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Umno turtle eggs case: Leave bid on Jan. 29
Published on: Wednesday, January 03, 2018

Kota Kinabalu: The High Court here has set Jan. 29 to hear the leave application for a judicial review by a Sabahan lawyer disputing the filing of a suit by Rural and Regional Development Minister Dato Ismail Sabri Yaakob against the Daily Express and its Chief Editor James Sarda in the Kuala Lumpur High Court on grounds that it is against the Malaysia Agreement provision of separate courts of jurisdiction and, by that virtue, the interests of all legal practitioners in Sabah and Sarawak.

Ismail Sabri had sued the paper for publishing three articles on protected turtle eggs served at an Umno function in Sabah which he attended two years ago.

However, the suit was filed in the High Court of Malaya, instead of in Sabah, where the alleged incident happened and all of the witnesses and defendants also reside.


High Court Judge Ravinthran N. Paramaguru fixed the date on Tuesday, which was initially fixed for hearing, for parties to fully ventilate their respective positions.

Lawyer Marcel Jude Joseph (pic), in November 2017, in filing the leave application for a judicial review, named the Registrar of the High Court of Malaya High Court in Kuala Lumpur as the first respondent, Ismail Sabri as the second respondent and Messrs Kesavan, Advocates and Solicitors as the third respondent.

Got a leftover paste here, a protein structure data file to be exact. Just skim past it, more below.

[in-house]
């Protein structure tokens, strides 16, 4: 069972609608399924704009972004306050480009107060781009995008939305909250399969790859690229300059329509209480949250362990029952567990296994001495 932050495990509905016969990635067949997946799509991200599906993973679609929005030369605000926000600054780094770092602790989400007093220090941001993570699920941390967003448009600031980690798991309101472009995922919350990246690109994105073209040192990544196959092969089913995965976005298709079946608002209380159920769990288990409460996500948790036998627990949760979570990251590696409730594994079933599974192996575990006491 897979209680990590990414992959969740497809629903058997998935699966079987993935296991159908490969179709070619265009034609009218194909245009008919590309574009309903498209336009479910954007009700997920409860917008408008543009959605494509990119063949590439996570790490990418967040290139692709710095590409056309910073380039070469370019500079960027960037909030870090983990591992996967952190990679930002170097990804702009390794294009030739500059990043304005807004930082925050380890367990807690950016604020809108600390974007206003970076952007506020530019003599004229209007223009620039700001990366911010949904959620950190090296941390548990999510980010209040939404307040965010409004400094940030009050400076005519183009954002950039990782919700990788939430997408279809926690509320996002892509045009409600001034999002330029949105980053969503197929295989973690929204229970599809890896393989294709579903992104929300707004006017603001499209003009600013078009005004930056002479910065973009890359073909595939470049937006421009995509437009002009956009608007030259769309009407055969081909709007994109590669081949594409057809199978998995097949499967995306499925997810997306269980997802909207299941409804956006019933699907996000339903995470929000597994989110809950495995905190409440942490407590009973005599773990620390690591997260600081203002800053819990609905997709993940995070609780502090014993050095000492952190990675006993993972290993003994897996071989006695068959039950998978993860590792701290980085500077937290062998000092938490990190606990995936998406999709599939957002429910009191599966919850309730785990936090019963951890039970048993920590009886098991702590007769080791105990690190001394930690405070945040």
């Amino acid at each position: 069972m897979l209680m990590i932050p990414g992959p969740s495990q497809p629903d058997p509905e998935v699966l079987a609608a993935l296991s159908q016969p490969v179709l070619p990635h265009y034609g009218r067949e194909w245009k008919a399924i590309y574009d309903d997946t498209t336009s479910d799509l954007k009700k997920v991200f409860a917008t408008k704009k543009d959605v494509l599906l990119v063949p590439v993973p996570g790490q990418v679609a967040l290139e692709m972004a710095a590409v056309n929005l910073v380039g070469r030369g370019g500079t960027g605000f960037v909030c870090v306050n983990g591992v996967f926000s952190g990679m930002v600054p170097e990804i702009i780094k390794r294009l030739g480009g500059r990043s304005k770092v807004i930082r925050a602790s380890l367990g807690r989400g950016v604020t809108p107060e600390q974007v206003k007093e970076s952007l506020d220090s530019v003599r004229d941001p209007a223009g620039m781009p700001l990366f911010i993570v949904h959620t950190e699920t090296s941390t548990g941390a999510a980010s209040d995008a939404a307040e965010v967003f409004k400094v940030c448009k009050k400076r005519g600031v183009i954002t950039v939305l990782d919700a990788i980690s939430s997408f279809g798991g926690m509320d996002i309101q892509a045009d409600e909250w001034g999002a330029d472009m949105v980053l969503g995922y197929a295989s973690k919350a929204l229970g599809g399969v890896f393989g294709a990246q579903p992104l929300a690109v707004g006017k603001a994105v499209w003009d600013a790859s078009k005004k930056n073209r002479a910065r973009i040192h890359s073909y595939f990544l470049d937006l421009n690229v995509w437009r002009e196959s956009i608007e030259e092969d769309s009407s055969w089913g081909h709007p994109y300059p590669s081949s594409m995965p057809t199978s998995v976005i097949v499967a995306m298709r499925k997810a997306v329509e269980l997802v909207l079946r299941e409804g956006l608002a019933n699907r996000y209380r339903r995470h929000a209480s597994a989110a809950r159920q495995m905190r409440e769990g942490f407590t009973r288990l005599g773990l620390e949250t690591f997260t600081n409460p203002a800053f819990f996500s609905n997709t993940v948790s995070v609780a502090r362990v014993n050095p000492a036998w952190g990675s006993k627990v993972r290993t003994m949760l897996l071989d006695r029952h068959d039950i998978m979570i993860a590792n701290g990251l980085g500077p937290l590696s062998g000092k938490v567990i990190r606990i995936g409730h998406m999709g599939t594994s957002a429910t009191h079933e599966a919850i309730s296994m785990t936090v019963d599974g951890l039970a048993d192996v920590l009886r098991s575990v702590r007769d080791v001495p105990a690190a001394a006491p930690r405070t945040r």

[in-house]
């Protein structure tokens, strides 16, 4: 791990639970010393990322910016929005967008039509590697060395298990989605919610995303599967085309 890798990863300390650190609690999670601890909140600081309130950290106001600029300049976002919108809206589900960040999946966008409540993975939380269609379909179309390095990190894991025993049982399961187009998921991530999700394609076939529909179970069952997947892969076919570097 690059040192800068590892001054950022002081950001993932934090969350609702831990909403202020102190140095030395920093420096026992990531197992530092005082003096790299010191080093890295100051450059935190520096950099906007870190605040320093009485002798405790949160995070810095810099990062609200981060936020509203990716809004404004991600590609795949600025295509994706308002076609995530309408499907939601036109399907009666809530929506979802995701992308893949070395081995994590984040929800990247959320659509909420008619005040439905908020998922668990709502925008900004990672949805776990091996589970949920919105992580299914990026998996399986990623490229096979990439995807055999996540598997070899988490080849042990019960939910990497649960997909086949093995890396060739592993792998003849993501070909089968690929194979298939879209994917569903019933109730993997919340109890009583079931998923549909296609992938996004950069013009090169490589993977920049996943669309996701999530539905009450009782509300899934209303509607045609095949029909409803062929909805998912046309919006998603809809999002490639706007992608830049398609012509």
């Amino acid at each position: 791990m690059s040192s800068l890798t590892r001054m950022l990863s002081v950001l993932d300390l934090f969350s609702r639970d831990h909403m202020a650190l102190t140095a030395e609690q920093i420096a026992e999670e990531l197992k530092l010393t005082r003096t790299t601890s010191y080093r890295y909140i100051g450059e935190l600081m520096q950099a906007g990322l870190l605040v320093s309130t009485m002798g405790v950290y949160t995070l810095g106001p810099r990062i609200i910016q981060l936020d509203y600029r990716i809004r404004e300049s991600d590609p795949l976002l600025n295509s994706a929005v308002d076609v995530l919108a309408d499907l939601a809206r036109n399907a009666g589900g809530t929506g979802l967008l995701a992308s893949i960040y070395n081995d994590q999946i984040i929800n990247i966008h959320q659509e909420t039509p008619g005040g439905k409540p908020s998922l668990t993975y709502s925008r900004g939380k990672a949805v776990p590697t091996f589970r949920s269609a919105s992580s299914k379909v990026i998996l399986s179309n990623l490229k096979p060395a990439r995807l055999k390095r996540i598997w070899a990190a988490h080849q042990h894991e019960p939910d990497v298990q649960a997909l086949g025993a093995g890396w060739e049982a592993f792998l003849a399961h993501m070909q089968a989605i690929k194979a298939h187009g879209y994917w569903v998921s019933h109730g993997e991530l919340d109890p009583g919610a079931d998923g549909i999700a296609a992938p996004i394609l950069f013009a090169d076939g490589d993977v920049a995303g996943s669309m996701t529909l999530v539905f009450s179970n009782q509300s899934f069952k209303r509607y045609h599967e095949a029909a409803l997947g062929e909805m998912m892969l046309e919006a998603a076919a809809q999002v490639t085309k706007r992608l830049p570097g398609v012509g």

Marcel is seeking an order of certiorari to quash the registration of the Writ issued by the first respondent in respect of the said suit filed by the third respondent for Ismail Sabri.

He is also seeking an order of prohibition to the first respondent to refrain whether by himself or his servants or agent from registering or endorsing or undertaking any other act incidental thereto in respect of the said suit filed by third respondent for Ismail Sabri.

Marcel also seek a declaration that the registration of the said suit by the first respondent and filing in the High Court of Malaya by the third respondent on behalf of Ismail Sabri is unconstitutional ultra vires null and void.

He also applied for costs and any other relief deemed fit by the court.


Earlier, in Tuesday's proceedings, Senior Federal Counsel Andi Razaliya, representing the first respondent, told the court that they are objecting the application but needed more time.

Marcel acted for himself.

In his statement of claim, Marcel claimed that the registration of the said Suit by first respondent filed by the third respondent on behalf of the second respondent contravenes the relevant provisions of the Malaysia Agreement 1963 which expressly states and secures the autonomy of the state of Sabah in the Federation of Malaysia.

Marcel also stated that the registration of the said suit by the first respondent filed by the third respondent on behalf of Ismail Sabri offends the doctrine of coordinate jurisdiction guaranteed under Article 121 of the Federal Constitution; The High Court of Sabah and Sarawak enjoys the status of coordinate jurisdiction with the High Court of Malaya. This is expressed in Article 121 of the Federal Constitution.